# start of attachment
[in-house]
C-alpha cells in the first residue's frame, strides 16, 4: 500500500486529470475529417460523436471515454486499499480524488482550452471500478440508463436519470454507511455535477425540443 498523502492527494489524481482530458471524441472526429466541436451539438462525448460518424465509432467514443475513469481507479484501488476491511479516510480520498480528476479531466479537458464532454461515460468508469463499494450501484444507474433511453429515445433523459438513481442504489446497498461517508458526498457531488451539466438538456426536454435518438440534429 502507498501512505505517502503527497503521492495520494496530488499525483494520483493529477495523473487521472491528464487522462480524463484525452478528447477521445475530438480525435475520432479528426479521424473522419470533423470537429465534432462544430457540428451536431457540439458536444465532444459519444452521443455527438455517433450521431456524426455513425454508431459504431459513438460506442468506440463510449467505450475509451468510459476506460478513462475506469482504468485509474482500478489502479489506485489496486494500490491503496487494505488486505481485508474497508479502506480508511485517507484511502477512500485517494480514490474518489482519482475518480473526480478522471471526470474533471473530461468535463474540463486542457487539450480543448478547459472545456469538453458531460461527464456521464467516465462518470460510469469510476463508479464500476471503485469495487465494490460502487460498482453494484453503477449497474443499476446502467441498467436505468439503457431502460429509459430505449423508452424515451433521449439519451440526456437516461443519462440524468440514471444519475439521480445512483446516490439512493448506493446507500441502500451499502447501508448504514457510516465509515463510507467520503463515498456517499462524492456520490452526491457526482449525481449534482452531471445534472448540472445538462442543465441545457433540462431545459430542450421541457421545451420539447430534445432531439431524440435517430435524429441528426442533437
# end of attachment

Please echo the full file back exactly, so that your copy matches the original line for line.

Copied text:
[in-house]
C-alpha cells in the first residue's frame, strides 16, 4: 500500500486529470475529417460523436471515454486499499480524488482550452471500478440508463436519470454507511455535477425540443 498523502492527494489524481482530458471524441472526429466541436451539438462525448460518424465509432467514443475513469481507479484501488476491511479516510480520498480528476479531466479537458464532454461515460468508469463499494450501484444507474433511453429515445433523459438513481442504489446497498461517508458526498457531488451539466438538456426536454435518438440534429 502507498501512505505517502503527497503521492495520494496530488499525483494520483493529477495523473487521472491528464487522462480524463484525452478528447477521445475530438480525435475520432479528426479521424473522419470533423470537429465534432462544430457540428451536431457540439458536444465532444459519444452521443455527438455517433450521431456524426455513425454508431459504431459513438460506442468506440463510449467505450475509451468510459476506460478513462475506469482504468485509474482500478489502479489506485489496486494500490491503496487494505488486505481485508474497508479502506480508511485517507484511502477512500485517494480514490474518489482519482475518480473526480478522471471526470474533471473530461468535463474540463486542457487539450480543448478547459472545456469538453458531460461527464456521464467516465462518470460510469469510476463508479464500476471503485469495487465494490460502487460498482453494484453503477449497474443499476446502467441498467436505468439503457431502460429509459430505449423508452424515451433521449439519451440526456437516461443519462440524468440514471444519475439521480445512483446516490439512493448506493446507500441502500451499502447501508448504514457510516465509515463510507467520503463515498456517499462524492456520490452526491457526482449525481449534482452531471445534472448540472445538462442543465441545457433540462431545459430542450421541457421545451420539447430534445432531439431524440435517430435524429441528426442533437